The sources and uses of the funds to be received by [Holdings] pursuant to the issuance of the [Senior] Notes are as follows. Please note that the proceeds from the Senior Notes (for which Greektown Casino is not liable), rather than the proceeds from the New Credit Agreement, will be used to satisfy the redemption obligations to the Papases and the Gatzaroses. Under the proposed Financing Arrangements, the direct and indirect owners of [Casino] are merely replacing the obligations to the Papases and Gatzaroses with obligations to a set of institutional investors, with no direct recourse against Greektown [Casino].

In re Greektown Holdings, 2015 WL 8229658, at *9. The letter provided that the proceeds from the Senior Notes would be used, among other things, to make payments to the Papases and Gatzaroses of approximately $93 million and $60 million respectively. Id.

         The final Order of the MGCB approving the restructuring of Greektown Casino's financing provided that Merrill, Lynch, Pierce, Fenner & Smith (“MLPFS”) had agreed to purchase $185 million in senior subordinated Notes that would be used to provide the cash to make payments to the Papases and Gatzaroses. (ECF No. 5, November 15, 2005 Order Approving Transfer of Ownership in Greektown Casino, LLC from Monroe Partners and Kewadin Greektown Casino to Greektown Holdings (“MGCB Approval Order”) at 6, PgID 1633.) The MGCB Approval Order required that Holdings use the funds obtained from the sale of the Notes as described in the Approval Request letter. (Id. at 6.) The MGCB Approval Order further provided that a failure to make the payments to the Papas and Gatzaros Defendants as outlined in the Approval Request letter would obligate the Tribe to make the payments within 30 days or the MGCB would have the right to force a sale of the Greektown Casino. (Id. at 7.) The MGCB Approval Order made clear that “Greektown [Casino LLC] will not guaranty the obligations of Greektown Holdings and Greektown Holdings II under [the Senior Notes].”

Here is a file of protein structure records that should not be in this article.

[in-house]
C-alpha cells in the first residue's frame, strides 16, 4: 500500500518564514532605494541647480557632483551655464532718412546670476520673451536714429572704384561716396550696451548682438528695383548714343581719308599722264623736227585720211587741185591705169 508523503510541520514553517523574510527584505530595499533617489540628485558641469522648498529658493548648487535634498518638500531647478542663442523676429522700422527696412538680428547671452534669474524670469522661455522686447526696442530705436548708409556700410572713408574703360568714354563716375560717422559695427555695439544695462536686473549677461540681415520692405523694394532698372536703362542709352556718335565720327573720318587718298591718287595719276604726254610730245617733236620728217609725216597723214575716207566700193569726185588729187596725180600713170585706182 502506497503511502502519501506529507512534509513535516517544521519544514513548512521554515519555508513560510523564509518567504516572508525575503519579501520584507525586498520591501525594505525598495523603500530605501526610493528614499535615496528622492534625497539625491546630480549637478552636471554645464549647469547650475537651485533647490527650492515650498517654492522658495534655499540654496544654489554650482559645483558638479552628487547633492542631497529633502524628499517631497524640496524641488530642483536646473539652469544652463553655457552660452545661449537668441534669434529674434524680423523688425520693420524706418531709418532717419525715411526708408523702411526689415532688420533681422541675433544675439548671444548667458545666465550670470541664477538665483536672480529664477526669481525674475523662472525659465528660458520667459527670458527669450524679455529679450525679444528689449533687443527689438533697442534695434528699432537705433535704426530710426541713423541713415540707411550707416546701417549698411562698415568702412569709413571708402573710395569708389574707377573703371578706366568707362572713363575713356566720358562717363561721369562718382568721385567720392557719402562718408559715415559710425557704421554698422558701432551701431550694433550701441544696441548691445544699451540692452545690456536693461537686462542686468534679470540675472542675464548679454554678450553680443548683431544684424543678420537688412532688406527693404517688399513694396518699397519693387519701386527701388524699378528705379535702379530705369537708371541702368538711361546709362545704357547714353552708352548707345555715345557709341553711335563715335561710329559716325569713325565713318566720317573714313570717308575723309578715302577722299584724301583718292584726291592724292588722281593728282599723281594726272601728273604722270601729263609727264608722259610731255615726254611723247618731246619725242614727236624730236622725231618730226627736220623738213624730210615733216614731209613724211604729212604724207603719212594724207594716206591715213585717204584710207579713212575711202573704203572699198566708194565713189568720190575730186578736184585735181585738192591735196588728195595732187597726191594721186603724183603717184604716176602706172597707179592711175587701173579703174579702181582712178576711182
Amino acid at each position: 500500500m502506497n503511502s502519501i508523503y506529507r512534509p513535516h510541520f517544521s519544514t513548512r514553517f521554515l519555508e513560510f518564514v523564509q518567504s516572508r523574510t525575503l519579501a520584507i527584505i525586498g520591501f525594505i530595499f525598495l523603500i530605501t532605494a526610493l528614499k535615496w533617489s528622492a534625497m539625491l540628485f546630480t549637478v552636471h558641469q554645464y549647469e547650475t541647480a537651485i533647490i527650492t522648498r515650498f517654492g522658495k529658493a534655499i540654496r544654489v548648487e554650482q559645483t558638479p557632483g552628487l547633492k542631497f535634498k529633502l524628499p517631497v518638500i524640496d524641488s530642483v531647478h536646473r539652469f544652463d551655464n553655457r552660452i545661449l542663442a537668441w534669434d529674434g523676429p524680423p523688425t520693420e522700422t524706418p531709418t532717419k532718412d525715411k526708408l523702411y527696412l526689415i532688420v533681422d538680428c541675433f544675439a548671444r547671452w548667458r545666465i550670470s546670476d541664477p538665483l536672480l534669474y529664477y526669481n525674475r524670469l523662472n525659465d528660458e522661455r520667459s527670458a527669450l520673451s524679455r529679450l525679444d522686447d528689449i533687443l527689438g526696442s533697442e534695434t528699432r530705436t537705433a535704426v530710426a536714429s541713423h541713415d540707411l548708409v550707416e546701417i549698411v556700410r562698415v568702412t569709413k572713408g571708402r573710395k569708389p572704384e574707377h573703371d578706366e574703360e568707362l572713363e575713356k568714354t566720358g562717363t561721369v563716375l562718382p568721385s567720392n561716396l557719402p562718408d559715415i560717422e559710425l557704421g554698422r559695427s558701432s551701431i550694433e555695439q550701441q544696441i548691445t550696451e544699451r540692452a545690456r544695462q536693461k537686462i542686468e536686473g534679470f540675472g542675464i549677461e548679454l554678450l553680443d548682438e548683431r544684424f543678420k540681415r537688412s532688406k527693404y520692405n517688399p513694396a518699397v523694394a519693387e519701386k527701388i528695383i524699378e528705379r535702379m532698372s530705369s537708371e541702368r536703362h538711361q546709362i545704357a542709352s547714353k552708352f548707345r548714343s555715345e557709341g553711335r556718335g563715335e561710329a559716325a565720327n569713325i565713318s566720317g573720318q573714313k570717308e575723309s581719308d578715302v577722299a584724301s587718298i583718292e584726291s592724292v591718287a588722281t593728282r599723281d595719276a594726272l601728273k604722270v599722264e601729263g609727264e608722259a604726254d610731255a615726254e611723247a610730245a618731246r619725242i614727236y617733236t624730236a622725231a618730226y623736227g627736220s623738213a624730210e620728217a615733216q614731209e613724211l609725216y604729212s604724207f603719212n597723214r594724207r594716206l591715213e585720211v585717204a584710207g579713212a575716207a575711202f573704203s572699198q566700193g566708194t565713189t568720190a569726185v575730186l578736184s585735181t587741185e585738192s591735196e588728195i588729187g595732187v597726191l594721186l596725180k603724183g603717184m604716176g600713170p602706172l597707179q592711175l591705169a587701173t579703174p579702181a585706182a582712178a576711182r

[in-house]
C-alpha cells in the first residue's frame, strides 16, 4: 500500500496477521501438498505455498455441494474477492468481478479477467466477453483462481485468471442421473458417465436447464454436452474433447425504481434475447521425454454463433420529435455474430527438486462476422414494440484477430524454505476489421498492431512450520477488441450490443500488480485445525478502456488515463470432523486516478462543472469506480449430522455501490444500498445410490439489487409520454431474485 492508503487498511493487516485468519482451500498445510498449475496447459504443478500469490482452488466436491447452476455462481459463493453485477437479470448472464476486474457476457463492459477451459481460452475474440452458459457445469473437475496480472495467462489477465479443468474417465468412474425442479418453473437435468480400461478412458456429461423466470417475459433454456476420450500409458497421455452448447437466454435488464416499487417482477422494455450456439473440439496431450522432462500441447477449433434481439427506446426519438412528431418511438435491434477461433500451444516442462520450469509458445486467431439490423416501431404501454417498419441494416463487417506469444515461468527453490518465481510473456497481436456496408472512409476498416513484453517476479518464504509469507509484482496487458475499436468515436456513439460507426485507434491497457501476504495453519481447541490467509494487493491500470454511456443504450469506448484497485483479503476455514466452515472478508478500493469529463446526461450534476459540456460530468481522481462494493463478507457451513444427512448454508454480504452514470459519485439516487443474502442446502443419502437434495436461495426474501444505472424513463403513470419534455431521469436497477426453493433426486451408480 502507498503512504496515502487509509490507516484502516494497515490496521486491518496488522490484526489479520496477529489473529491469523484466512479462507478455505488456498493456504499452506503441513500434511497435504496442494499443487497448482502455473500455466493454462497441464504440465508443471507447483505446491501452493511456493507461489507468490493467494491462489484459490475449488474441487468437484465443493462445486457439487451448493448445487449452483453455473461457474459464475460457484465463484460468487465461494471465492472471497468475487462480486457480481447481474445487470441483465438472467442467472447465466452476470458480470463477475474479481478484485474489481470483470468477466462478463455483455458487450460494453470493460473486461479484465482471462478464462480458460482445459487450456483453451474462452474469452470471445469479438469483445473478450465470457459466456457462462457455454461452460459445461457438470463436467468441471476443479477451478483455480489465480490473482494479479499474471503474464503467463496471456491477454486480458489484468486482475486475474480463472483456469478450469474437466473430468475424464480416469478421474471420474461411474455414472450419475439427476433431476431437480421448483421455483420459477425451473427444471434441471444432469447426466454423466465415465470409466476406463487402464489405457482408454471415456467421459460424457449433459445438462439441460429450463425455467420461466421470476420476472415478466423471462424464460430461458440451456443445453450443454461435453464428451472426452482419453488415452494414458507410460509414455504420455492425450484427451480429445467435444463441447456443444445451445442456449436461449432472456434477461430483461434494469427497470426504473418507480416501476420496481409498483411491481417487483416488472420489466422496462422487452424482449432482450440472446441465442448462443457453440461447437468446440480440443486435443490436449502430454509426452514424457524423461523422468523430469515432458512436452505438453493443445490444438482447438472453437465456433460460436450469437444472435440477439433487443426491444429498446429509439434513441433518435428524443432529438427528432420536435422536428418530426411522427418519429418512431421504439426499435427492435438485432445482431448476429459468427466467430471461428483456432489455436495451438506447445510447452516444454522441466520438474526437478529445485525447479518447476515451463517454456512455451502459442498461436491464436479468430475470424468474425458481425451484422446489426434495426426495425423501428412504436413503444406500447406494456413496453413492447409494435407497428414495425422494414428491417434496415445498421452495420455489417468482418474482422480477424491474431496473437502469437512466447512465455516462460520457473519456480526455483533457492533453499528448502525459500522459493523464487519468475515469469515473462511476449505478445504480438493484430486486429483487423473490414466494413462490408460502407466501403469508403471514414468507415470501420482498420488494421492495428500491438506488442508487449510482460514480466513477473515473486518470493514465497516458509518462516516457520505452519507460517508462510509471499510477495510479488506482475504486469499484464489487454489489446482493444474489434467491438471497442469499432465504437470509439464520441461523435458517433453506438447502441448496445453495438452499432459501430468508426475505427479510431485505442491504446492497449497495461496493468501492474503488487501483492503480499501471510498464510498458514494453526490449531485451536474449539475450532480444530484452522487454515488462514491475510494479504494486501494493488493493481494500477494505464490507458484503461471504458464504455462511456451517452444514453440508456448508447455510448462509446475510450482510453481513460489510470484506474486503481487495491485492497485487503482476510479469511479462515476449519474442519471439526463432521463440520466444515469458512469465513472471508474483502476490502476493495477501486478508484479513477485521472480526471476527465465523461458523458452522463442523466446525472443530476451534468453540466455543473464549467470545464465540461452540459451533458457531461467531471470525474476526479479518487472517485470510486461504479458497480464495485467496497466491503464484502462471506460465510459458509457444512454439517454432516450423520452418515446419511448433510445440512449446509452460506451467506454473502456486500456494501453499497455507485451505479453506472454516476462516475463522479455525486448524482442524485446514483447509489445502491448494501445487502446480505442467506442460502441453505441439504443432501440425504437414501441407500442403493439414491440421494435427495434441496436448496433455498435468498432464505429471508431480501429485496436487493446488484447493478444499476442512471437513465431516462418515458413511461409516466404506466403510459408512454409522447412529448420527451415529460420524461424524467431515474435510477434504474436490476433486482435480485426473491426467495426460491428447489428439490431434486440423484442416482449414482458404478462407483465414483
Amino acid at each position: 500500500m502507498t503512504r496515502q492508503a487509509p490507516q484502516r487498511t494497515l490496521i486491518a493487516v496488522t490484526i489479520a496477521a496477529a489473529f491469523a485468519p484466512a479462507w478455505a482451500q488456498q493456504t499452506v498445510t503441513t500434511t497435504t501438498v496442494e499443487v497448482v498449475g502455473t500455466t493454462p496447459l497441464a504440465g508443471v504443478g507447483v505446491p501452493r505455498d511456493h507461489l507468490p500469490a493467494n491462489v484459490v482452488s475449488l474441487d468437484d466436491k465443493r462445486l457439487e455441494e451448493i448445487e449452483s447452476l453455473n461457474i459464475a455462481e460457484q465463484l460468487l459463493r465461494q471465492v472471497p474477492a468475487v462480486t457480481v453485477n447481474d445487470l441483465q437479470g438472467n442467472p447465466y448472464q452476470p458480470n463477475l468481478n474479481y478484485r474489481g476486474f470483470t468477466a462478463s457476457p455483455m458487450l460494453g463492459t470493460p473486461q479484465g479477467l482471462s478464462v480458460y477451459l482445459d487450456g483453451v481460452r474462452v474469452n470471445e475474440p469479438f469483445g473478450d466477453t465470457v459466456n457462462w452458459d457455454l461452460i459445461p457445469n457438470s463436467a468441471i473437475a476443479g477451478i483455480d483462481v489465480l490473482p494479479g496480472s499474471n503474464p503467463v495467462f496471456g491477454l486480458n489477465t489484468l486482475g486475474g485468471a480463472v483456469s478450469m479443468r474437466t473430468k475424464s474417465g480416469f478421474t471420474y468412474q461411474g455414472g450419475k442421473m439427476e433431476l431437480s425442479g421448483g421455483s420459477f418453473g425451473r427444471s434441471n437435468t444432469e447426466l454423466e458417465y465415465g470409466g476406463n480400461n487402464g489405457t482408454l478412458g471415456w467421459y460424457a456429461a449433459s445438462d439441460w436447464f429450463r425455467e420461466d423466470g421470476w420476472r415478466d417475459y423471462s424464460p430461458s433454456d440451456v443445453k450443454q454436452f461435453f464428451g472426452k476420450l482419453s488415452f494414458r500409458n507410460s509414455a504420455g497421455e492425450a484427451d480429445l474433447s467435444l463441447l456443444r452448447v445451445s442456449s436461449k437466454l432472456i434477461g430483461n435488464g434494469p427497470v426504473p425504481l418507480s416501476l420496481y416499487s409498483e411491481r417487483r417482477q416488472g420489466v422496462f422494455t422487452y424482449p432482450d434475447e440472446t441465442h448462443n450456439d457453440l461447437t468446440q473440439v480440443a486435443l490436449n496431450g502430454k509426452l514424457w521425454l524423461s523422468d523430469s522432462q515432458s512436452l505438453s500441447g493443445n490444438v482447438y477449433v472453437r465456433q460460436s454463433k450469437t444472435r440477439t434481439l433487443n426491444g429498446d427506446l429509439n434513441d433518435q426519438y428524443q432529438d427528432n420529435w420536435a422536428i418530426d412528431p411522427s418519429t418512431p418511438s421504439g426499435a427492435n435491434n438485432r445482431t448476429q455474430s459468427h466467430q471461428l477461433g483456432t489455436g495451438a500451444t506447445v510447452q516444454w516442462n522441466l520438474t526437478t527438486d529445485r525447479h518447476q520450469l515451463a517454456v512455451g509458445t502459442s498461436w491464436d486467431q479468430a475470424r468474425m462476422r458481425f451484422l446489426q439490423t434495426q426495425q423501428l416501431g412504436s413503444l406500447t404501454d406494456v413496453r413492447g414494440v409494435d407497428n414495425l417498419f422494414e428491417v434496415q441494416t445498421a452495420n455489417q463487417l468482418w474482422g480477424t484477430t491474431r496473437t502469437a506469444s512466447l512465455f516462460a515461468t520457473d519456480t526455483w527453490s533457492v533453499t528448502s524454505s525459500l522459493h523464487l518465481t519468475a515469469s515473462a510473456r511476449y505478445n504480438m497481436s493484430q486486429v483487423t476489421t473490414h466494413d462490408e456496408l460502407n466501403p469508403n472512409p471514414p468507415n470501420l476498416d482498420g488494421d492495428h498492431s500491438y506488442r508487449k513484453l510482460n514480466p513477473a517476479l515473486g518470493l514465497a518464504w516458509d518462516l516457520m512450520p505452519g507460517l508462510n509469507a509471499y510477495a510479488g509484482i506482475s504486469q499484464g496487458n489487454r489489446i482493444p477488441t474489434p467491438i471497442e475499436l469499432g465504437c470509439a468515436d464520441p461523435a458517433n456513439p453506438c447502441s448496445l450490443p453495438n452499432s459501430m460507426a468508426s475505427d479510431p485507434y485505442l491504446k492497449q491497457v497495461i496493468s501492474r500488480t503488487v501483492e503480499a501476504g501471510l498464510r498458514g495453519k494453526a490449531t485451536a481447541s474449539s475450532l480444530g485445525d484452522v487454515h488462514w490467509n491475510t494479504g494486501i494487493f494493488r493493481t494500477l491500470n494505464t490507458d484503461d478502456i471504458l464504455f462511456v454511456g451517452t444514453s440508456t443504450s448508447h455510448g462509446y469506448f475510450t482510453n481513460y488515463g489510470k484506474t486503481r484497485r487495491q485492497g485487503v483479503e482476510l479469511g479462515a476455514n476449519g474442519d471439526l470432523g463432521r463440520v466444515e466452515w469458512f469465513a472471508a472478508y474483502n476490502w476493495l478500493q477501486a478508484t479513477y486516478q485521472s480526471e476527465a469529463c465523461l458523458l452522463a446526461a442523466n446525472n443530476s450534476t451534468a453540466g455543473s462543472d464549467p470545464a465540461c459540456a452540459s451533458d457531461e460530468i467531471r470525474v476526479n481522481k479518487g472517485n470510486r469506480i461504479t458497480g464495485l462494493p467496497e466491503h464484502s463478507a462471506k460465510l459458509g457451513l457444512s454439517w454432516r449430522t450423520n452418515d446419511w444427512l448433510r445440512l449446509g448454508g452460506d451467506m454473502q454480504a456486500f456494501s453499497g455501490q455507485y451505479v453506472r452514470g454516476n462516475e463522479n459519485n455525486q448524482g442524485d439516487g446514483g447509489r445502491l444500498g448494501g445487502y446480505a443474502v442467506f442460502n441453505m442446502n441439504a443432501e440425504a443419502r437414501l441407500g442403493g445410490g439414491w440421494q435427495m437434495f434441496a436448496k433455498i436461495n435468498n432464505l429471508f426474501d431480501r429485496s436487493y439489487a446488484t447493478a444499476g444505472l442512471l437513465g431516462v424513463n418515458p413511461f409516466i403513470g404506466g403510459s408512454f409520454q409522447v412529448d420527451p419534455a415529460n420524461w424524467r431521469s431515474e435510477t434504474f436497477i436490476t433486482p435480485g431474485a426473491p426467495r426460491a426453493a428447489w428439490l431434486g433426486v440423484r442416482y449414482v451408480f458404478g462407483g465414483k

As a condition of the restructuring, in September, 2005, Kewadin and Monroe each had conveyed their 50% ownership interest in Greektown Casino to the newly-formed Holdings and received in exchange 100% of the ownership interest in Holdings. (ECF No. 5, MGCB Order Approving Transfer of Interest, PgID 248-49.) Holdings had no other assets apart from the membership interests in Greektown Casino. (ECF No. 13, PgID 2134.)

         Following approval by the MGCB, on November 22, 2005, Holdings and Holdings II, together with their underwriter Merrill Lynch & Co. (“Merrill Lynch”) issued the Offering Memorandum for the Senior Notes in the amount of $185, 000, 000. (ECF No. 13, PgID 2128-2297.) MLPFS was the initial purchaser of the $185 million, along with Wachovia Capital Markets, LLC and NatCity Investments, Inc. (ECF No. 13, PgID 2262.) The Offering Memorandum explains that in July, 2005, “two former members of Monroe, ” i.e. the Papases and Gatzaroses, agreed to accept a discount on the payments due to them under a July, 2000 redemption agreement if the amounts owing to them are paid in full by December 31, 2005. The Offering Memorandum described the background of the redemption and standstill and subsequent letter agreements and explained that the proceeds of the Senior Note issuance would be used in part to fund the redemption obligations of Monroe to the Papases and Gatzaroses: “Additionally, certain proceeds of this offering will be distributed to Kewadin Greektown and Monroe LLC to pay the installment amounts owing to” the Papas and Gatzaros Defendants. (ECF No. 13, PgID 2140.)